January 16, 2013

Critical Analysis - Genre - RPG's

The primary defining characteristic of a Role Playing Game or rpg is some sort of noticeable progress in character strength and abilities sometimes, most often actually, it's called a leveling system but not all rpg's have one. Some rpgs prefer to give you all your abilities at once then find new and creative ways for you to use them. While you might jump to calling zelda a fantasy action franchise I would suggest based on how your character levels gaining health abilities and certain items in the majority of the franchise it fits the bill for an rpg. The more important thing to note is that while the action and fantasy elements are well balanced there's a clear and definitive lean towards the story rather than the action again pushing me in favor of labeling it an rpg.

The greater majority of rpg's don't focus on heavy action, player reaction times, or physical skill rather most combat is tactical. In turn based or table top games you're working with a set of stats are you're calculating probabilities really where in comparison to real time action similar to zelda it's usually about finding the weak spots for critical damage. Think on ocarina of time how you really could only defeat the bosses in one specific way for the most part. Generally speaking an RPG is mostly about a small group of individuals or a single adventurer on a quest or adventure and the primary functions are related to the player or the story such as inventory management, dialog options in the storyline, and similar details.

These attributes remain across the board whether it's an action RPG, a western style, a JRPG or any other form. Though it's true many of these core aspects have been adopted into other games it's important to know where they come from and what their original purpose was which is immersion. The RPG is known for detailed stories and characters regardless of the size of the world the fiction was always vast and rich. It's not often you're so engrossed with your characters and their allies that when one of them dies it can emotionally touch touch you, and yet for the games that do more often than not they are RPGs. For every action game or shooter there are twice as many rpgs that have moved you, the entire genre is designed to attach you with your characters so that their quests becomes yours. Designed to make you emotionally invested so that every dramatic moment is like it's actually happening to you, a fact made easier by the overwhelming amount of fiction created to immerse you in the world.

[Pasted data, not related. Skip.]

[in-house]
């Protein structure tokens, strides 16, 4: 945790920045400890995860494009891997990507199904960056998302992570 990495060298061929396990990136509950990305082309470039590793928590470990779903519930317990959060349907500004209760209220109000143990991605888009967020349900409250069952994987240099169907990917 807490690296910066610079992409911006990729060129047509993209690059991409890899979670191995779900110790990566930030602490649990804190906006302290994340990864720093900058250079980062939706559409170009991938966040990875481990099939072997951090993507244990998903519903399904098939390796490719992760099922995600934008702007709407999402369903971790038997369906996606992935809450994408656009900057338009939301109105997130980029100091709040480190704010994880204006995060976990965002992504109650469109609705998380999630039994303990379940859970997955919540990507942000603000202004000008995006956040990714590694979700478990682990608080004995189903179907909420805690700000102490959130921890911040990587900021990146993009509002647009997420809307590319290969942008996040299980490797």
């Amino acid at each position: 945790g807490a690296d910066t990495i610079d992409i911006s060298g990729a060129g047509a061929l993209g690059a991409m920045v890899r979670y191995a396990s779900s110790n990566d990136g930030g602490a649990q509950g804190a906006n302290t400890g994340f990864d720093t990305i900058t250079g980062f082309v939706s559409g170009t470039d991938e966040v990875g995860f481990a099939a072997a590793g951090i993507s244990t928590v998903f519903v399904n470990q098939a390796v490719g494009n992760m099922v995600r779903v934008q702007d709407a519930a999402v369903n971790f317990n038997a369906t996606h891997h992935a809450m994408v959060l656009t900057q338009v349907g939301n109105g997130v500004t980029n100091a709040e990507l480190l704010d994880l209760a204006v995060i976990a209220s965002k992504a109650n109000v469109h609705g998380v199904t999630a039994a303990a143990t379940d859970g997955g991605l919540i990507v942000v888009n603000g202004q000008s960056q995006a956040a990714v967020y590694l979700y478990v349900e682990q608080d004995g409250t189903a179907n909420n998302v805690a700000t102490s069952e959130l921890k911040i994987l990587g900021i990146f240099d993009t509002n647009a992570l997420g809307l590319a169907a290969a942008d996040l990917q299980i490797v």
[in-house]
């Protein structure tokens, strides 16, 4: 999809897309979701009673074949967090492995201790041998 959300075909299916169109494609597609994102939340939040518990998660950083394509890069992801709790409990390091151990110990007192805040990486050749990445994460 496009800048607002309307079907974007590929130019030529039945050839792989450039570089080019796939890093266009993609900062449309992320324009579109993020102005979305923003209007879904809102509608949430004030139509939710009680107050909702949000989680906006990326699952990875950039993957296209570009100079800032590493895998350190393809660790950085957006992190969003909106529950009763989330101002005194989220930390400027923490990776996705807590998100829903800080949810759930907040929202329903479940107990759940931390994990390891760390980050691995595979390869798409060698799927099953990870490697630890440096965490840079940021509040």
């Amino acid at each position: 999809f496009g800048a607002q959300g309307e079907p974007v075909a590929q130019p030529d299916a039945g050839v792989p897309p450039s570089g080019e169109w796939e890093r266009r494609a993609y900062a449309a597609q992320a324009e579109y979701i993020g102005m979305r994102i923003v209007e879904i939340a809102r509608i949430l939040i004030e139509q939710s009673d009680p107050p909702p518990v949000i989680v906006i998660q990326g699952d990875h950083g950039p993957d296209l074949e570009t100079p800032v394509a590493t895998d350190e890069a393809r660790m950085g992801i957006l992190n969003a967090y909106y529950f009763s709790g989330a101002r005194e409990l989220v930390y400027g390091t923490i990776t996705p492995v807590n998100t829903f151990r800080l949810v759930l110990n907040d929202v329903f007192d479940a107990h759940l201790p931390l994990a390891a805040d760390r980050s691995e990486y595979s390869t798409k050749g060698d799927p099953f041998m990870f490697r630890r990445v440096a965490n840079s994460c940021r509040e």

The principal behind this is you're having a new and novel experience which your mind can absorb rapidly and as it's getting lost in the detail it uses constants like your characters as a point of reference and a sudden loss of that can be dramatic while also causing rapid firing of neurons as they panic to accommodate the change often hitting various centers of the brain near emotional controls. Truly RPGs are the most finely honed genre when it comes to player attachments.

January 12, 2013

Reminder on Overstepping

It's easy to come up with lots of great ideas the problem is always making them a reality. It's so easy to just overstep and go beyond what you can actually do without realizing it. Which is why I'm reminding you today of two important things. Think first, and review often. Today I'm looking back at my plans, seeing what I've done, revising what's left as needed, and removing ideas that simply don't belong or are tacked on. The idea that's important to remember is you don't want to bog down your game you want it lean and mean, a serious case of less is more. Refine and hone what you have first before you consider adding anything much less compensation for a weak link.

In particular I've revised large sections of dialog and reorganized sections of the story for various reasons. Some of the characters I've reviewed their scenes and cut or revised things that were heavily out of character. In the last couple months I've gotten massive amounts of programming done as well as large sections of the main storyline's dialog and animations. I made a few important key changes to the story as well including a twist that was essentially already in the game I hadn't even realized was there till I looked closely and though about it the same way I would play a game for the first time. That is to say when I'm playing I try to guess endings and twists etc and I guessed ways my game would go only to realize all the elements were in place for a giant plot twist I hadn't even considered but was almost in my face when I thought about it.